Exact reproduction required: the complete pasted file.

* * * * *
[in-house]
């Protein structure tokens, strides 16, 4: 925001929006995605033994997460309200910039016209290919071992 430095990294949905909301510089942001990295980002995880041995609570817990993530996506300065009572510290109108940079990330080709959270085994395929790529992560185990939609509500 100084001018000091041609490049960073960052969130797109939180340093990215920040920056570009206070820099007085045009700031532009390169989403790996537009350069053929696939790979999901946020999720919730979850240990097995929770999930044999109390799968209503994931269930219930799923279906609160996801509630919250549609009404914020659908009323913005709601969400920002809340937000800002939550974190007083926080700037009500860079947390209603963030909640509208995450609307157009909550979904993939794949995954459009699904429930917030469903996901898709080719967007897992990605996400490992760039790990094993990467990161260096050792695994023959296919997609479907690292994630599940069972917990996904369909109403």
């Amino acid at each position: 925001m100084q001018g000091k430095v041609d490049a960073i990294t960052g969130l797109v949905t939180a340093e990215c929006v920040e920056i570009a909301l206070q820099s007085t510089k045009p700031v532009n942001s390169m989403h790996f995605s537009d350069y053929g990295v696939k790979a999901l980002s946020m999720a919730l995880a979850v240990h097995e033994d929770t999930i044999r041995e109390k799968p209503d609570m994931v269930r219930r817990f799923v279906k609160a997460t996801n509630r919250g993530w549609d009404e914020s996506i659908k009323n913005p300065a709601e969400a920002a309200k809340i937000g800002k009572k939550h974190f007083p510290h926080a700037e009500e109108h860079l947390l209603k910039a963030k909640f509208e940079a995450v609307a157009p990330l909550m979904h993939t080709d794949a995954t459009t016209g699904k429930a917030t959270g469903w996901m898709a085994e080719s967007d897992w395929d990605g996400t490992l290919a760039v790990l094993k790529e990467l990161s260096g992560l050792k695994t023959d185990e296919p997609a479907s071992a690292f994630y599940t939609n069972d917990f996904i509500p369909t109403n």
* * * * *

[in-house]
């Protein structure tokens, strides 16, 4: 925001929006995605033994997460309200910039016209290919071992 430095990294949905909301510089942001990295980002995880041995609570817990993530996506300065009572510290109108940079990330080709959270085994395929790529992560185990939609509500 100084001018000091041609490049960073960052969130797109939180340093990215920040920056570009206070820099007085045009700031532009390169989403790996537009350069053929696939790979999901946020999720919730979850240990097995929770999930044999109390799968209503994931269930219930799923279906609160996801509630919250549609009404914020659908009323913005709601969400920002809340937000800002939550974190007083926080700037009500860079947390209603963030909640509208995450609307157009909550979904993939794949995954459009699904429930917030469903996901898709080719967007897992990605996400490992760039790990094993990467990161260096050792695994023959296919997609479907690292994630599940069972917990996904369909109403």
């Amino acid at each position: 925001m100084q001018g000091k430095v041609d490049a960073i990294t960052g969130l797109v949905t939180a340093e990215c929006v920040e920056i570009a909301l206070q820099s007085t510089k045009p700031v532009n942001s390169m989403h790996f995605s537009d350069y053929g990295v696939k790979a999901l980002s946020m999720a919730l995880a979850v240990h097995e033994d929770t999930i044999r041995e109390k799968p209503d609570m994931v269930r219930r817990f799923v279906k609160a997460t996801n509630r919250g993530w549609d009404e914020s996506i659908k009323n913005p300065a709601e969400a920002a309200k809340i937000g800002k009572k939550h974190f007083p510290h926080a700037e009500e109108h860079l947390l209603k910039a963030k909640f509208e940079a995450v609307a157009p990330l909550m979904h993939t080709d794949a995954t459009t016209g699904k429930a917030t959270g469903w996901m898709a085994e080719s967007d897992w395929d990605g996400t490992l290919a760039v790990l094993k790529e990467l990161s260096g992560l050792k695994t023959d185990e296919p997609a479907s071992a690292f994630y599940t939609n069972d917990f996904i509500p369909t109403n």